Three energy leaders of tomorrow from New Zealand to get their say at 2013 World Energy Congress

Monday 24 June 2013, 12:10PM
By Business NZ

The next generation of energy industry leaders will play a key role at the World Energy Congress in Korea, 13 to 17 October 2013, as the event launches its Future Energy Leaders Programme (FELP) says BusinessNZ Energy Council (BEC) Chair, Dr Rob Whitney.

The initiative is aimed at attracting to the Congress some of the brightest young talent from across the globe.  One hundred delegates from 44 countries have been selected to take part, including three from New Zealand.  A total of 46 nationalities will be represented on the programme.  This elite group will contribute their unique insights to the Congress programme, which has been developed under the overall theme of “Securing Tomorrow’s Energy Today”.

All FELP participants are working in energy-related fields, including government, industry, finance, academia and NGOs, and were nominated as a Future Energy Leader by their home countries in Africa, Asia/Oceania, Europe, Latin America, North America, and the Middle East.  Financial support for the programme is being provided by the World Energy Congress Organising Committee and the Korean government’s Ministry of Trade, Industry and Energy.

The BEC, as New Zealand’s member committee of the World Energy Council, welcomes the opportunity to identify New Zealand’s young energy sector leaders and we’re excited to be able to offer them this experience says Dr Whitney.  The FELP offers a unique opportunity to identify, encourage and inspire the next generation of energy leaders, facilitating a genuinely global dialogue on crucial developments in the energy sector and the ability to bring this into a New Zealand context.

Our future energy leaders from business (Sheena Thomas, Z Energy and Linda Mulvihill, Fonterra) and government (Jenny Lackey, the Energy Efficiency and Conservation Authority, EECA) reflects our desire to facilitate greater understanding and the sharing of new ideas as we strive to build a sustainable energy future.

Christoph Frei, Secretary General of the World Energy Council, commented:

“I am excited that such a diverse group of bright young talent will be joining us at this year’s Congress. It is the emerging energy leaders who drive the global energy transformation and hold the key to our sustainable energy future.  Their insights will help steer the discussions at the Congress and underpin our ambition: to provide sustainable energy systems for the benefit of all.”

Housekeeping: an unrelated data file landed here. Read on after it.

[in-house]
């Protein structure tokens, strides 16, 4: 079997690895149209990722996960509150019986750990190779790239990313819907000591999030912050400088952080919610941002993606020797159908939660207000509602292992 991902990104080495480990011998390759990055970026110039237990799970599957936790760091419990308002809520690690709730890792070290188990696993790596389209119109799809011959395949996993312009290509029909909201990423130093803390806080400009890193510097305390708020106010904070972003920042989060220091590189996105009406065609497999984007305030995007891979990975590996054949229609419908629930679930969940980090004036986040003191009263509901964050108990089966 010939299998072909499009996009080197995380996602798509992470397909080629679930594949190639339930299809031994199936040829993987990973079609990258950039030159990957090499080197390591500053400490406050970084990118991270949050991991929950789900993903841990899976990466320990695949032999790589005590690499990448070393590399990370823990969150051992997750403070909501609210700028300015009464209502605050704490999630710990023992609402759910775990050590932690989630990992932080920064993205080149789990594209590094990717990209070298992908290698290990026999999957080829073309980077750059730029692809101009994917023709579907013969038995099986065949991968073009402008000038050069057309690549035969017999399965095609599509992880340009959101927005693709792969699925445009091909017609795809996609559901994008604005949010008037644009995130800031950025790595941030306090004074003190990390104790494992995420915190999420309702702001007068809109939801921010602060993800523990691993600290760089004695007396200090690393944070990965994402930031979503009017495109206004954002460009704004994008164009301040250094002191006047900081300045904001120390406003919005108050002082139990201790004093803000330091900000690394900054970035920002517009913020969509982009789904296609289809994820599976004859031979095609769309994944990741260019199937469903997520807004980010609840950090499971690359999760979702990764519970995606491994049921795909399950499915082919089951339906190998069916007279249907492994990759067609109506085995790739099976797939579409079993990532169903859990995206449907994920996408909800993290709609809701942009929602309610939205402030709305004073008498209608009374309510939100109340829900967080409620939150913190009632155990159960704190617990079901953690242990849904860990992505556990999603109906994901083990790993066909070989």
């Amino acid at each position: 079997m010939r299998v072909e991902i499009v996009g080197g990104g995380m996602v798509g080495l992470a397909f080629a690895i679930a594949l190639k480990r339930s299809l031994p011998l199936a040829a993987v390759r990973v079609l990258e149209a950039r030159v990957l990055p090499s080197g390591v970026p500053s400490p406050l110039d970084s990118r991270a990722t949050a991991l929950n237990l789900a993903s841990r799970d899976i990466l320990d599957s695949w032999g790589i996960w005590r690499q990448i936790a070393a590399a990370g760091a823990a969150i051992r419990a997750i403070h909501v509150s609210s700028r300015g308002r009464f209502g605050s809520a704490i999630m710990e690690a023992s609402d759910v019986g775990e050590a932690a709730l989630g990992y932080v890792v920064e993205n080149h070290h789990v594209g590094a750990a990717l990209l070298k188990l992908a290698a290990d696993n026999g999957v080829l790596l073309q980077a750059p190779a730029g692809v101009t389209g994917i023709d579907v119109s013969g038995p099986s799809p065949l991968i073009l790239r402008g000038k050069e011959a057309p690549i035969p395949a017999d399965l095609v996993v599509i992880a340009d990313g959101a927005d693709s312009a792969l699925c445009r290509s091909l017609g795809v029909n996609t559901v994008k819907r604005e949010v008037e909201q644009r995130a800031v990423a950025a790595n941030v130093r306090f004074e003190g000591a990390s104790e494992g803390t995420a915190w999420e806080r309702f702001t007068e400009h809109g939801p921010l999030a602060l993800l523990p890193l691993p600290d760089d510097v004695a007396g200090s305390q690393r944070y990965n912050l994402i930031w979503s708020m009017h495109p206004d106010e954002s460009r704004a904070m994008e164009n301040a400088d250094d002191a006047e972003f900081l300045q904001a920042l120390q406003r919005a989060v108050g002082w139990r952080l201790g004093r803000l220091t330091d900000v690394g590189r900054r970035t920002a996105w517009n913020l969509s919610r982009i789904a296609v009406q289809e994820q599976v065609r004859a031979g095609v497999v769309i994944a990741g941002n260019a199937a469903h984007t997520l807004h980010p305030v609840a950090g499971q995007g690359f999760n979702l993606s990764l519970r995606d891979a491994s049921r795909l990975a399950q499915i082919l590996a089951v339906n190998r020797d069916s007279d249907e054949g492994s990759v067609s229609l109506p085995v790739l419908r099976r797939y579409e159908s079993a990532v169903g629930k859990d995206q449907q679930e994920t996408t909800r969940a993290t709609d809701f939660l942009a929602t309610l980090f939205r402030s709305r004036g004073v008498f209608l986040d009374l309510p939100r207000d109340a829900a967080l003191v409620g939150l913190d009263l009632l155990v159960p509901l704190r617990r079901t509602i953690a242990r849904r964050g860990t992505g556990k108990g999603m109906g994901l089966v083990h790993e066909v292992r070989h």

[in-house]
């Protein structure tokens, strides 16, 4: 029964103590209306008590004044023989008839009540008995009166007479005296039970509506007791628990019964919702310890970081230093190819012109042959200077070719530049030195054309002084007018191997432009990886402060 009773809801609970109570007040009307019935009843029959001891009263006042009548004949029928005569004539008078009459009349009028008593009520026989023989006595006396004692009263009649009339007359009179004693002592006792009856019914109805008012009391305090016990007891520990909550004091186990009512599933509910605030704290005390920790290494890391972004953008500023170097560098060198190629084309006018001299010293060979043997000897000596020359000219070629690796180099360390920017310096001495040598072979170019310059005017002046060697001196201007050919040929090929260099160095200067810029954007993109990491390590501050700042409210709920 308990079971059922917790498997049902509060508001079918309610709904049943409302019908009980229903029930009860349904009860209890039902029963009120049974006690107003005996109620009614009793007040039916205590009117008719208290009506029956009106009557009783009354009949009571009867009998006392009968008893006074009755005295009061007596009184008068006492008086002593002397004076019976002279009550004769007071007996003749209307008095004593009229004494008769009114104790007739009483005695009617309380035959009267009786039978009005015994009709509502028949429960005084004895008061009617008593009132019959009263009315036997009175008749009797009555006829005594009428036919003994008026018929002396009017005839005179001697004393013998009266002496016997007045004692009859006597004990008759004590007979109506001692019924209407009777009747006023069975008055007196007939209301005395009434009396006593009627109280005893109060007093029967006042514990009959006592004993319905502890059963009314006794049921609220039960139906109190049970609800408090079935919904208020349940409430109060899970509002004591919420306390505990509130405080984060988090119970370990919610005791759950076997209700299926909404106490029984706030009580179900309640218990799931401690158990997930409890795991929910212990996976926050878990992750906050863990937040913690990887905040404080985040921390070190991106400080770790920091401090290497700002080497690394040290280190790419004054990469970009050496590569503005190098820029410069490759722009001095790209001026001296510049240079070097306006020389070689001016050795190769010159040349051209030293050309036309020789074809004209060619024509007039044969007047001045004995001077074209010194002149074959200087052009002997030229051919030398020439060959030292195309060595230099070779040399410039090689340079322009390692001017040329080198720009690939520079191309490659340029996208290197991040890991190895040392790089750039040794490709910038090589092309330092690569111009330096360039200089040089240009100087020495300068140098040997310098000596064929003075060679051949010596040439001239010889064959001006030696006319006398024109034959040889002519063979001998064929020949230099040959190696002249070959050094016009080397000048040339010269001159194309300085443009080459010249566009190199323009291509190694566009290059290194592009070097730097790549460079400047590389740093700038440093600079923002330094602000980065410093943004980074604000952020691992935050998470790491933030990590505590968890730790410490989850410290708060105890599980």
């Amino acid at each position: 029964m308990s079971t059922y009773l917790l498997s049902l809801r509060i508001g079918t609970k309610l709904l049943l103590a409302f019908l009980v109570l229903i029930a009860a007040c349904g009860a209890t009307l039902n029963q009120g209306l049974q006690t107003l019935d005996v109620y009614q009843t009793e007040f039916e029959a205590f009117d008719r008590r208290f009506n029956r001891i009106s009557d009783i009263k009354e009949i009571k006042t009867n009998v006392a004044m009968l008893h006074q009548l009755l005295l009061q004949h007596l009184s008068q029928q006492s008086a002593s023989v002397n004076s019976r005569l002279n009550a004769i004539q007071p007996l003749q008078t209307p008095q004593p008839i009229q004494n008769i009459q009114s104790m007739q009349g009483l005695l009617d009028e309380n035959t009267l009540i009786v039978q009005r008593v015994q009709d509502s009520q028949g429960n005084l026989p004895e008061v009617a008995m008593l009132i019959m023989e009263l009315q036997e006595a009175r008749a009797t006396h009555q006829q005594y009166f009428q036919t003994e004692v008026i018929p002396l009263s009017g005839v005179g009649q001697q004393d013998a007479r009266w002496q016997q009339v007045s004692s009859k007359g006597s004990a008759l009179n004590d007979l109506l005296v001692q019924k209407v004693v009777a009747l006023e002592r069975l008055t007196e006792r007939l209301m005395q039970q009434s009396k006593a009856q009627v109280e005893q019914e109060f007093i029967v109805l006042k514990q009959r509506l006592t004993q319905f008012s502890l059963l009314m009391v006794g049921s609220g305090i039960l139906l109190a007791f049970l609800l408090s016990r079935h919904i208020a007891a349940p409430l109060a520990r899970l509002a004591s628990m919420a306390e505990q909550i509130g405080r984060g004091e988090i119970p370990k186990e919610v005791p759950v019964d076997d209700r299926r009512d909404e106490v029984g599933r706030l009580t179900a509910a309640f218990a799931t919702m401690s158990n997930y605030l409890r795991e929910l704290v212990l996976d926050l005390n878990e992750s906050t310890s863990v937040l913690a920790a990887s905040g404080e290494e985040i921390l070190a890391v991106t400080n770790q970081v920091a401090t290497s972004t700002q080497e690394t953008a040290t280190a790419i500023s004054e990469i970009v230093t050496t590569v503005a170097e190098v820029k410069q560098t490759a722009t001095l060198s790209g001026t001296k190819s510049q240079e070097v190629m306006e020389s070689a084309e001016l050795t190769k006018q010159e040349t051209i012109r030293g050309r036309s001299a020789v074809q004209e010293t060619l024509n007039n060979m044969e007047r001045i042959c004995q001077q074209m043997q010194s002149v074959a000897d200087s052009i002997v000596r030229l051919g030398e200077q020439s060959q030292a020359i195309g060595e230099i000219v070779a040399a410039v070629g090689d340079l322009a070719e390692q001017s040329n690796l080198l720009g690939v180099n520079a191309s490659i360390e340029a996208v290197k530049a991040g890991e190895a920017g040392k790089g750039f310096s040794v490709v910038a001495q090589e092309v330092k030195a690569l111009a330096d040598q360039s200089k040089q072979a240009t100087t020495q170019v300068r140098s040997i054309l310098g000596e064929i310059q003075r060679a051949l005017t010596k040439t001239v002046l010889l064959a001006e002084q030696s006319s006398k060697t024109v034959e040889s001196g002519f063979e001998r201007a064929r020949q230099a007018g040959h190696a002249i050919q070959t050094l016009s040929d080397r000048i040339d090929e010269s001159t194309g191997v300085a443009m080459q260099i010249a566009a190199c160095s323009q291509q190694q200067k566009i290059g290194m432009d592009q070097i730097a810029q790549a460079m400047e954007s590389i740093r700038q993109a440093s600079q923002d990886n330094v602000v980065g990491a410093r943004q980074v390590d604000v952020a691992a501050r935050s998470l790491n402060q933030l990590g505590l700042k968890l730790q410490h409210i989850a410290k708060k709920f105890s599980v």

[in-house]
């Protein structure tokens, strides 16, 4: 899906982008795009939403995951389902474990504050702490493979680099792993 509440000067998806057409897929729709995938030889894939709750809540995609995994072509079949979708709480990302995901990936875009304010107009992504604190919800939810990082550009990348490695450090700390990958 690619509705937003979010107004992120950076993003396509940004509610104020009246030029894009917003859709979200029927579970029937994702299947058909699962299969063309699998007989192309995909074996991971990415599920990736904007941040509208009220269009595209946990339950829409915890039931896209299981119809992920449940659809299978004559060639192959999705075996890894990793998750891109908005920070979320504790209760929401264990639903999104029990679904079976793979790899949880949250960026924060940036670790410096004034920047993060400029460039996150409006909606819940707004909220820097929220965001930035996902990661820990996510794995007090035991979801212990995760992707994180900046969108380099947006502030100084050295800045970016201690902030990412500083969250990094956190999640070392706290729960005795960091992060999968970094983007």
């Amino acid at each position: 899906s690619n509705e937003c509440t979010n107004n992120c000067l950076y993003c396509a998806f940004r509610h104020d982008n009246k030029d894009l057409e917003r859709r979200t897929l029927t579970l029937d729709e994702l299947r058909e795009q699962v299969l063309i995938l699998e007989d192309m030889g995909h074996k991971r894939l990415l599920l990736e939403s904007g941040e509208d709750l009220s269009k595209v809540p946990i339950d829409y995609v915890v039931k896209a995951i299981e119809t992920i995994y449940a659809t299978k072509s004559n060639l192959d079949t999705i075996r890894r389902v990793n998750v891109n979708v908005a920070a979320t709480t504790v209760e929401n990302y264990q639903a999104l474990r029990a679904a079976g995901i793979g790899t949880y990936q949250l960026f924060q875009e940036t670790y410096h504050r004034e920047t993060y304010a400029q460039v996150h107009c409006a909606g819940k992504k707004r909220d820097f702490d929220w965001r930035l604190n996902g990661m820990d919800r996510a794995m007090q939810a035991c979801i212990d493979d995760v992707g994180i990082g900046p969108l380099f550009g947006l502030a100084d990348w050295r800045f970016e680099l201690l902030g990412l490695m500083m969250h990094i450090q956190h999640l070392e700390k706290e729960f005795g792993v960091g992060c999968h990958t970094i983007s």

He added: “As a former WEC Future Energy Leader myself I know how inspirational and transformative this group can be.”

As preparations for the most important energy event of the year gather pace, the Future Energy Leaders have already been assigned to working groups covering the following key themes:

  • New frontiers for oil and gas: are we ready? Do we need them?
  • Transitioning away from carbon energy: what are the alternatives?
  • Financing mechanisms for the development of small to mid-scale energy projects
  • The role of alternative transport fuels: what does the future hold?
  • The global master plan: Do we need one? What would it look like?
  • What technology can fundamentally change the power generation portfolio by 2050?
  • Moving towards a smart energy future
  • Energy without limits: meeting the needs of the poorest communities
  • The global geopolitics of oil and gas


New Zealand’s unique contribution to past FELPs has been recognised with the appointment of Nathan Bittle from the Ministry of Business, Innovation and Employment as a previous FELP participant to be one of the working group leaders.

Hwan-eik Cho, Chairman of the Daegu 2013 Organising Committee, commented:

“As the sector’s premier event, the World Energy Congress is the ideal platform to showcase the talent of young leaders today.  We are particularly grateful for the generous support of the Korean government’s Ministry of Trade, Industry and Energy, which is giving financial assistance to FELP delegates from developing countries.  I am confident that all participants in this important programme will make a significant contribution to our discussions, and look forward to welcoming them to Korea.”

This year’s Congress is only the second to be held in East Asia in the event’s 90-year history.  Delegates from across the global energy and related sectors will include government ministers, heads of state and current and future industry leaders from both developed and developing nations.  The event, being hosted by the World Energy Council and the WEC Daegu 2013 Organising Committee, which represents the Council’s Korean members, will have three New Zealand speakers being the Hon Tim Groser, Minister for Climate Change Issues, Mr Mike Underhill, CEO of EECA, and Dr Rob Whitney, CEO of CRL Energy and Chair of the BEC.